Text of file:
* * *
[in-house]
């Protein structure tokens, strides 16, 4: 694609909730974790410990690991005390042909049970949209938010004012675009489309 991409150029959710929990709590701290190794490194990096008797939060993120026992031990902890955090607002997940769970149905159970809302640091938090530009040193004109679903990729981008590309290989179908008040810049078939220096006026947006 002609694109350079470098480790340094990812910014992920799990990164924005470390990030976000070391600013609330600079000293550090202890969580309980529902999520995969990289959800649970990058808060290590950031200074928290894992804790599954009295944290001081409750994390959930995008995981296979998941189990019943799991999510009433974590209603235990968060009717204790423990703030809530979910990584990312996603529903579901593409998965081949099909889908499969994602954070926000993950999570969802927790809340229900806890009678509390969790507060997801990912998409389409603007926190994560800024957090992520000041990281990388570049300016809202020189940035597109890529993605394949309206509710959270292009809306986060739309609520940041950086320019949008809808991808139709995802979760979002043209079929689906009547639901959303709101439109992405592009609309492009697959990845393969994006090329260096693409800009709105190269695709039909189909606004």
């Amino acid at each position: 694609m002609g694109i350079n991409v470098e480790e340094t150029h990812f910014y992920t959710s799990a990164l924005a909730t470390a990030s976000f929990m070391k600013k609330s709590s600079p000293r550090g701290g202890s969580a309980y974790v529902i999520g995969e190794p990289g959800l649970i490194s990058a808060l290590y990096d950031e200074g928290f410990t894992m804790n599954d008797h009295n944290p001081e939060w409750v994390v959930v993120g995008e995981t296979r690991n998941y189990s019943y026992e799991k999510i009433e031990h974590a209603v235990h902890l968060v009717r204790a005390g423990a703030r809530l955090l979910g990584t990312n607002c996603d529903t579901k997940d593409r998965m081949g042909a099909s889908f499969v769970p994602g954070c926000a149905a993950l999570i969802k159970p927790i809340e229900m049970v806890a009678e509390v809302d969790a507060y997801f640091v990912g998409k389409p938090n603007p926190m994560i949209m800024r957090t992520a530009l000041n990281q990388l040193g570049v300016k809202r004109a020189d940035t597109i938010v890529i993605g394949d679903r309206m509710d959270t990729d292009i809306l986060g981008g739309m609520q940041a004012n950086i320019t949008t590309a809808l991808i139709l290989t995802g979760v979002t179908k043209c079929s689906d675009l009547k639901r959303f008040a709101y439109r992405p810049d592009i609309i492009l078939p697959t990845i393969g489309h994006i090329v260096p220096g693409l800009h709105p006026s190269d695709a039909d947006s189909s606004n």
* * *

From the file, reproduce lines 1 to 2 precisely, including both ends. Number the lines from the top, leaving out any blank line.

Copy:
[in-house]
């Protein structure tokens, strides 16, 4: 694609909730974790410990690991005390042909049970949209938010004012675009489309 991409150029959710929990709590701290190794490194990096008797939060993120026992031990902890955090607002997940769970149905159970809302640091938090530009040193004109679903990729981008590309290989179908008040810049078939220096006026947006 002609694109350079470098480790340094990812910014992920799990990164924005470390990030976000070391600013609330600079000293550090202890969580309980529902999520995969990289959800649970990058808060290590950031200074928290894992804790599954009295944290001081409750994390959930995008995981296979998941189990019943799991999510009433974590209603235990968060009717204790423990703030809530979910990584990312996603529903579901593409998965081949099909889908499969994602954070926000993950999570969802927790809340229900806890009678509390969790507060997801990912998409389409603007926190994560800024957090992520000041990281990388570049300016809202020189940035597109890529993605394949309206509710959270292009809306986060739309609520940041950086320019949008809808991808139709995802979760979002043209079929689906009547639901959303709101439109992405592009609309492009697959990845393969994006090329260096693409800009709105190269695709039909189909606004």